Some basic facts: St. Clair is a 760′ ore boat operating for American Steamship Company, or ASC, launched in Sturgeon Bay WI in 1975.  She transported diverse cargo with a capacity of 44,000 tons.  It appears the fire is now out, but investigation has possibly only just begun.  No one was injured.  Adjacent vessels –see Great Republic below–likely sustained little or no damage.

I never got photos of St. Clair underway, but here is a blogpost by a friend Michigan Exposures. 

To me, besides being tragic, this is a cautionary tale, an illustration of the fire triangle. If you wonder about the value of fire drills, here’s a good reminder of what happens in a fire and what science undergirds fighting one, with analogy provided by Ernest Hemingway. 

I’ll mostly let the photos speak for themselves.

 

 

One node of the fire triangle mentioned above is fuel.  Given the other two nodes–heat and oxygen, materials not commonly thought of as fuel do burn and fast.  Here’s a demo in  residential setting, well worth a view . . . how fast a fire spreads in one minute.

Vessel farthermost ahead is ASC’s John J. Boland, smaller than St. Clair. 

 

It looks gutted and heat deformed.

 

Boatnerd also has reportage on the St Clair fire.

There will be followup stories.

Many thanks again to Corey Hammond and Tim Hetrick for these photos.

Here are previous tugster posts called “ice and fire.”

 

Last winter I planned a trip along the southern shore of Lake Erie, hoping to catch photos of lakers in ice.  The results were here, a week after ice out, a schedule that depended on someone else’s time off.  It was a fun trip, but the photos I hoped for eluded me.  Well, Brian caught them in the photos below.  GL New York (1913) and Rhode Island (1930) are frozen in, and Oberstar is so deep in hibernation that her shutters are pulled down.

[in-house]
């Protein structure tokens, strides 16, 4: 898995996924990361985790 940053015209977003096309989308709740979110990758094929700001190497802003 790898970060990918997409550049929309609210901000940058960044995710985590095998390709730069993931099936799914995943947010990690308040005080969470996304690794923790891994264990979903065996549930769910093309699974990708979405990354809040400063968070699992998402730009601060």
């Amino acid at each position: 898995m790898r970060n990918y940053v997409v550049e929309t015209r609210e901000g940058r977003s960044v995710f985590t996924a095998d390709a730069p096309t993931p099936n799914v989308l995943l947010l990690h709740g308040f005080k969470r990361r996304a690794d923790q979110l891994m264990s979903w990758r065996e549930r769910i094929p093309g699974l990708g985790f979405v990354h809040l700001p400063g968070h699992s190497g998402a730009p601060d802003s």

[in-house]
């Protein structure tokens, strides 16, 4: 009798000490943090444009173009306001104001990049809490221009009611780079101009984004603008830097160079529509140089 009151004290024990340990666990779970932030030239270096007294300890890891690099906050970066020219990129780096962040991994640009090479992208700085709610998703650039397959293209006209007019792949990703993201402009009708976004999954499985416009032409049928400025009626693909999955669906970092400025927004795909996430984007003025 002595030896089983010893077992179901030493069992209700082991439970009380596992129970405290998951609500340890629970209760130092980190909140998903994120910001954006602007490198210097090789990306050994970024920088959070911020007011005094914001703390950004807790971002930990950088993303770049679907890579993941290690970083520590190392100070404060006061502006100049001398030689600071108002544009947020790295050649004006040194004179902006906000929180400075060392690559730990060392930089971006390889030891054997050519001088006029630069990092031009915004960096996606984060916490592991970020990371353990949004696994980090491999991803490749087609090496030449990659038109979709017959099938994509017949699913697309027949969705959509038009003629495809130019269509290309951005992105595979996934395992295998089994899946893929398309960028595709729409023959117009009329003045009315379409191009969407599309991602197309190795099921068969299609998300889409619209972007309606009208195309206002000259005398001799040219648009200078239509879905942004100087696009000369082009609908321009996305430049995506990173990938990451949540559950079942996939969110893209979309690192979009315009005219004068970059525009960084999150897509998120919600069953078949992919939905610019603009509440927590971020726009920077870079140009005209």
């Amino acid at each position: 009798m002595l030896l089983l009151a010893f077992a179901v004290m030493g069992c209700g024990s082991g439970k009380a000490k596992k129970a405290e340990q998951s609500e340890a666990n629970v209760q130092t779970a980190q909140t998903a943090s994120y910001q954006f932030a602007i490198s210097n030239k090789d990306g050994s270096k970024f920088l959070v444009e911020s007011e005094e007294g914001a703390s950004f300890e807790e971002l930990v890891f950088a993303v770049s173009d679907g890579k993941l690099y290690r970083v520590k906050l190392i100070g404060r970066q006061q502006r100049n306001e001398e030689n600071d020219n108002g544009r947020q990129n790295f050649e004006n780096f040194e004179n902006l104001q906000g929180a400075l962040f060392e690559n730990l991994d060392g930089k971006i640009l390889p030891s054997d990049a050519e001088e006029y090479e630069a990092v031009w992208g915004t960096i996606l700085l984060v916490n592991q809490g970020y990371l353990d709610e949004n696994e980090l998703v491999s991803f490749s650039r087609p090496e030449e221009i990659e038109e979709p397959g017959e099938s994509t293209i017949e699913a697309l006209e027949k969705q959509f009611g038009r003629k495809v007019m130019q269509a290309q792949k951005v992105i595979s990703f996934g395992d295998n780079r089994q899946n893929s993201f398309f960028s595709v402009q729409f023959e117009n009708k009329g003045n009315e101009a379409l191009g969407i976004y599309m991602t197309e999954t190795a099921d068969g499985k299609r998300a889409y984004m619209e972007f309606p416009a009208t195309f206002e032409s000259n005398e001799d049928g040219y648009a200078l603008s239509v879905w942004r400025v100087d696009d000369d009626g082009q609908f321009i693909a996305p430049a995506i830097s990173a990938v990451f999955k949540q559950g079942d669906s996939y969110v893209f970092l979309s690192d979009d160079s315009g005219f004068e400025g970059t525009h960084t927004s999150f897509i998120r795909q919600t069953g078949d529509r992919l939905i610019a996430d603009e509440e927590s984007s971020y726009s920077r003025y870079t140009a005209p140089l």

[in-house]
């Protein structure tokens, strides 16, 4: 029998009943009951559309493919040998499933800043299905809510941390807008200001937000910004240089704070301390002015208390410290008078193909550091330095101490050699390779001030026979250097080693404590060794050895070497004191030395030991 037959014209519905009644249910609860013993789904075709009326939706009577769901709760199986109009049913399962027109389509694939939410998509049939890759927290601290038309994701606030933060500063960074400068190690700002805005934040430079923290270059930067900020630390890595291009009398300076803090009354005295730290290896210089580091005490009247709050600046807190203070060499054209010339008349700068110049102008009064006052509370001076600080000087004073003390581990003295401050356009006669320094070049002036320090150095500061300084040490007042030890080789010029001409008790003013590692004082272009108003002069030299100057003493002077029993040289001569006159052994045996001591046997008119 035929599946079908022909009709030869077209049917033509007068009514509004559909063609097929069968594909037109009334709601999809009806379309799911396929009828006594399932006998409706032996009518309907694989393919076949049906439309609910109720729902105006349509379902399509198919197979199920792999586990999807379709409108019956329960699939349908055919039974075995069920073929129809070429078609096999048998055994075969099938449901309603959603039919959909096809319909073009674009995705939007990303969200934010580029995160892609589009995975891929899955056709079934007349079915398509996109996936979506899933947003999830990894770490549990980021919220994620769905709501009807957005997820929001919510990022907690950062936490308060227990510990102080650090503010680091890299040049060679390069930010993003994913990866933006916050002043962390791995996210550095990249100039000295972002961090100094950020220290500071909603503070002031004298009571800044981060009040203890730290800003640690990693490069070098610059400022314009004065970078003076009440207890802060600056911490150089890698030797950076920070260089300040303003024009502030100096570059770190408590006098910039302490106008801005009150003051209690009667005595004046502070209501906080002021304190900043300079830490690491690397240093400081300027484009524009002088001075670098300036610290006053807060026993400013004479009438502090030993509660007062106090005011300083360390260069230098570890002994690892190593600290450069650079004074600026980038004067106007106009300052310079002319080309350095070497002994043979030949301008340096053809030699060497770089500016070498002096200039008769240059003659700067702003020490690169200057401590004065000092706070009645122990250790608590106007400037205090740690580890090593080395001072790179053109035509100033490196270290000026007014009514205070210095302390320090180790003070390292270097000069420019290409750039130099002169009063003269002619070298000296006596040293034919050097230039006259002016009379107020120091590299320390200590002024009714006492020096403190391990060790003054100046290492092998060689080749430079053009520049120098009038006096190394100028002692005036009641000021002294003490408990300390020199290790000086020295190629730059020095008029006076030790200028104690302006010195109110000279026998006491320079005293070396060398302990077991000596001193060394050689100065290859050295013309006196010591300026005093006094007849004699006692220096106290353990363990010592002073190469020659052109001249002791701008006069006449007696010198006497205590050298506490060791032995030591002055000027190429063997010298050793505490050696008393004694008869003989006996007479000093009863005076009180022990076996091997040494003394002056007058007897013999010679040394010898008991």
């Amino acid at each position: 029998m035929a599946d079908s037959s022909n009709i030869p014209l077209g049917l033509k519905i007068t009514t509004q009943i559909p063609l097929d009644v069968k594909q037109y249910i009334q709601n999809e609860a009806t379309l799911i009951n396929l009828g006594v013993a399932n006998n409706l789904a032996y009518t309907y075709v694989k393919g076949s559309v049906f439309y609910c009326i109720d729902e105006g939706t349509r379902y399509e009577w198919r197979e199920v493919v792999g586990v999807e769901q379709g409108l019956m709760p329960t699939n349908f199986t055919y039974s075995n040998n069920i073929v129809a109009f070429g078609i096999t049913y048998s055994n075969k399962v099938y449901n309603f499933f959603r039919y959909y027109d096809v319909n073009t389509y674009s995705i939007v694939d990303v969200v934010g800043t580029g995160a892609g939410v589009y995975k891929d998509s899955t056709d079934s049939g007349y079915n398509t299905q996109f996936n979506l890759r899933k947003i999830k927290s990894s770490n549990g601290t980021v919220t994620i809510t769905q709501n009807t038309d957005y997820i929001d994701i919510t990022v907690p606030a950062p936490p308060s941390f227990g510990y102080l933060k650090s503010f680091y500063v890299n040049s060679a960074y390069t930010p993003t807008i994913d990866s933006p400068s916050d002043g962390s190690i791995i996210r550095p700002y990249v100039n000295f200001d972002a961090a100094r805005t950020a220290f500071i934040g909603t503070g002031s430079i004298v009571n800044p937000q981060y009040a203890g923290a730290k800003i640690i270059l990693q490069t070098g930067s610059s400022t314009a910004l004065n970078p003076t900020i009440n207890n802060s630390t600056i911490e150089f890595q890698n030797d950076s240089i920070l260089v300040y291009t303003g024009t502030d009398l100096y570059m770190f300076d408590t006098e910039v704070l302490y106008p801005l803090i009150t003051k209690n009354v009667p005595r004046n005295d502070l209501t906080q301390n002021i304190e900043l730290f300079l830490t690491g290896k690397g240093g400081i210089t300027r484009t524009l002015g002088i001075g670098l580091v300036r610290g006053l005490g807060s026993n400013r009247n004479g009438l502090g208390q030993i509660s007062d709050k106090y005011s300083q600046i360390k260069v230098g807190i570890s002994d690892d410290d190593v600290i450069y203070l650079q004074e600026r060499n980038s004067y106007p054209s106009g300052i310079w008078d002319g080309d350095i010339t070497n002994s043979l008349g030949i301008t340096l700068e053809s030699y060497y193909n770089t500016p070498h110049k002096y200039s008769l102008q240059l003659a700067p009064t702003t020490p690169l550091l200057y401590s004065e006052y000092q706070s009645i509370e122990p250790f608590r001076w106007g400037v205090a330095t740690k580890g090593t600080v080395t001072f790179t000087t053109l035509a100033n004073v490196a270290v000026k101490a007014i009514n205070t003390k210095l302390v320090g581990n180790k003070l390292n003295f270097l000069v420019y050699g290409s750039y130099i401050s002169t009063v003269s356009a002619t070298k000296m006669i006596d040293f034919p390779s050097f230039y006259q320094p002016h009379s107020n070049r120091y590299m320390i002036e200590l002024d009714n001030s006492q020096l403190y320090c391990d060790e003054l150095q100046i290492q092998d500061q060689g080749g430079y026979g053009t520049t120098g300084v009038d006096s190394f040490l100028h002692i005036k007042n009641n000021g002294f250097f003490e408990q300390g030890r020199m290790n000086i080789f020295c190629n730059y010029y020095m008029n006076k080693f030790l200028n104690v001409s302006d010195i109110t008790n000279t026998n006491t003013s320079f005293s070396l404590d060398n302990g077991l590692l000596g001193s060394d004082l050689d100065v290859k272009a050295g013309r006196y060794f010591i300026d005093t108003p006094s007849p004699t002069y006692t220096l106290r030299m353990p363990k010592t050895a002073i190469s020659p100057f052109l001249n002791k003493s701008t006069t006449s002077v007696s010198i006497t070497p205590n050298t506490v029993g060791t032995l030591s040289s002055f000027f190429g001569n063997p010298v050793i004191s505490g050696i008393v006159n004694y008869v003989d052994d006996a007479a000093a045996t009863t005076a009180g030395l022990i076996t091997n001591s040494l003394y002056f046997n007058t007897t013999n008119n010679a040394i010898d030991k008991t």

Between the stern of Oberstar and the bow of Presque Ile in the distance, that’s Dorothy Ann, half the ATB with . . .

barge Pathfinder, launched in 1953 as the ore boat J. L. Mauthe.  The stern of the newly-renamed barge Maumee clearly shows the deep notch.  Maumee also started life as a 1953-launched ore boat.

er

Tug Victory, which worked in salt water for her first 25 years,  is laid up here between her barge Maumee, until recently called James L. Kuber, and J. S. St John.

Many thanks to Brian for letting me share these photos on tugster.

 

 

I’ll take a different tack here.  From a design perspective, Kaye E. Barker illustrates what I understand as the unique lines of the classic laker, sometimes called a longboat.  She was launched the same year I was born.  Combing through the records of her various owners, it might be possible to calculate the tonnage of payload she has transported and the profits generated, these days at 25,900 tons per load although previously less than that.

Click here for a slideshow of this vessel under the name Barker as well as her previous names:  Greene and Ford.  She’s the only AAA-class laker with a triple level house forward.

What became of one of her sister vessels–J. L. Mauthe–can be read about here.  I previously posted photos here of the sister boat that now barge Pathfinder.

Edwin H. Gott is one of the 13 “footers” aka “thousand-footers.”   Great Lakes Fleet–a CN company– has the best paint scheme, in my opinion.  Here’s an article on CN’s acquisition of GLF.

Cason J. Callaway is another GLF boat, but she has a cargo capacity of 25,300 tons versus 74,100 tons for Gott.

Although part of a different fleet than Barker above, Callaway embodies the same design referred to as AAA boats.

From this angle, you can see the long “skinny” hull.

In different light, time of day and a different lake, here’s Michipicoten on her last run of the season.  She’s currently in winter layup at DonJon Shipbuilding in Erie PA.

I hope you’ve enjoyed this series.  I’m back in the sixth boro and Tugster-Tower-tied for a spell.

All photos by Will Van Dorp.